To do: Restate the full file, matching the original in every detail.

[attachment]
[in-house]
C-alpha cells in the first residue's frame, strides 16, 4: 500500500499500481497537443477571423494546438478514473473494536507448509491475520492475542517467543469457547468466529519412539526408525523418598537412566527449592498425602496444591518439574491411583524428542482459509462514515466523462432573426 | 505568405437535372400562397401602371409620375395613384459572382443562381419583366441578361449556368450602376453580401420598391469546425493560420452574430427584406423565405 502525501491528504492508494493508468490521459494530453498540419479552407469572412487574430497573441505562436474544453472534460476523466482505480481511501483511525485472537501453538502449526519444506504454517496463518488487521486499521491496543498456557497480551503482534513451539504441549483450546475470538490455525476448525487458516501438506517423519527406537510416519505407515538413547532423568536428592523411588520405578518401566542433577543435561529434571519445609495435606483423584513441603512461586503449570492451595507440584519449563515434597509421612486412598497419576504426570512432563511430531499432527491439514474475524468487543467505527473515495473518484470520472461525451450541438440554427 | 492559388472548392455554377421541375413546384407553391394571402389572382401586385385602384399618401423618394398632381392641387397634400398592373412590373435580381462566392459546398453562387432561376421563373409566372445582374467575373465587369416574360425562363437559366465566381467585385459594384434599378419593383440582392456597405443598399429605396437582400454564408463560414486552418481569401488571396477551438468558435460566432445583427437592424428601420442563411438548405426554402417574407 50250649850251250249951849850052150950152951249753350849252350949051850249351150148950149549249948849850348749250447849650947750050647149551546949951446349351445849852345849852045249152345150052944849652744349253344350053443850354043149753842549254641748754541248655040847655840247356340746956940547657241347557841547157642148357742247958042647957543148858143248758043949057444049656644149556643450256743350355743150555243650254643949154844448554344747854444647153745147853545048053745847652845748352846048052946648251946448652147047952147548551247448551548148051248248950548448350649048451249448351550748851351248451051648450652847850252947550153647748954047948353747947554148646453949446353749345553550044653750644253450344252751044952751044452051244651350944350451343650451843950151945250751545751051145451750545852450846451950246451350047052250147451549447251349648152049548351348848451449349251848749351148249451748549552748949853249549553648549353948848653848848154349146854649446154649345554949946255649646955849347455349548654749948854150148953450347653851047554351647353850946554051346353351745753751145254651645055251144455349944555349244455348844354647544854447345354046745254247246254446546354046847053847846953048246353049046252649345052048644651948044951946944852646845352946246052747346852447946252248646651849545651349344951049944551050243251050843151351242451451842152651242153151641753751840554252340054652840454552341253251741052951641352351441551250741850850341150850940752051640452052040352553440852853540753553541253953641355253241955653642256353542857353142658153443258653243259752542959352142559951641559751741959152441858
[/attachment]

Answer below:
[in-house]
C-alpha cells in the first residue's frame, strides 16, 4: 500500500499500481497537443477571423494546438478514473473494536507448509491475520492475542517467543469457547468466529519412539526408525523418598537412566527449592498425602496444591518439574491411583524428542482459509462514515466523462432573426 | 505568405437535372400562397401602371409620375395613384459572382443562381419583366441578361449556368450602376453580401420598391469546425493560420452574430427584406423565405 502525501491528504492508494493508468490521459494530453498540419479552407469572412487574430497573441505562436474544453472534460476523466482505480481511501483511525485472537501453538502449526519444506504454517496463518488487521486499521491496543498456557497480551503482534513451539504441549483450546475470538490455525476448525487458516501438506517423519527406537510416519505407515538413547532423568536428592523411588520405578518401566542433577543435561529434571519445609495435606483423584513441603512461586503449570492451595507440584519449563515434597509421612486412598497419576504426570512432563511430531499432527491439514474475524468487543467505527473515495473518484470520472461525451450541438440554427 | 492559388472548392455554377421541375413546384407553391394571402389572382401586385385602384399618401423618394398632381392641387397634400398592373412590373435580381462566392459546398453562387432561376421563373409566372445582374467575373465587369416574360425562363437559366465566381467585385459594384434599378419593383440582392456597405443598399429605396437582400454564408463560414486552418481569401488571396477551438468558435460566432445583427437592424428601420442563411438548405426554402417574407 50250649850251250249951849850052150950152951249753350849252350949051850249351150148950149549249948849850348749250447849650947750050647149551546949951446349351445849852345849852045249152345150052944849652744349253344350053443850354043149753842549254641748754541248655040847655840247356340746956940547657241347557841547157642148357742247958042647957543148858143248758043949057444049656644149556643450256743350355743150555243650254643949154844448554344747854444647153745147853545048053745847652845748352846048052946648251946448652147047952147548551247448551548148051248248950548448350649048451249448351550748851351248451051648450652847850252947550153647748954047948353747947554148646453949446353749345553550044653750644253450344252751044952751044452051244651350944350451343650451843950151945250751545751051145451750545852450846451950246451350047052250147451549447251349648152049548351348848451449349251848749351148249451748549552748949853249549553648549353948848653848848154349146854649446154649345554949946255649646955849347455349548654749948854150148953450347653851047554351647353850946554051346353351745753751145254651645055251144455349944555349244455348844354647544854447345354046745254247246254446546354046847053847846953048246353049046252649345052048644651948044951946944852646845352946246052747346852447946252248646651849545651349344951049944551050243251050843151351242451451842152651242153151641753751840554252340054652840454552341253251741052951641352351441551250741850850341150850940752051640452052040352553440852853540753553541253953641355253241955653642256353542857353142658153443258653243259752542959352142559951641559751741959152441858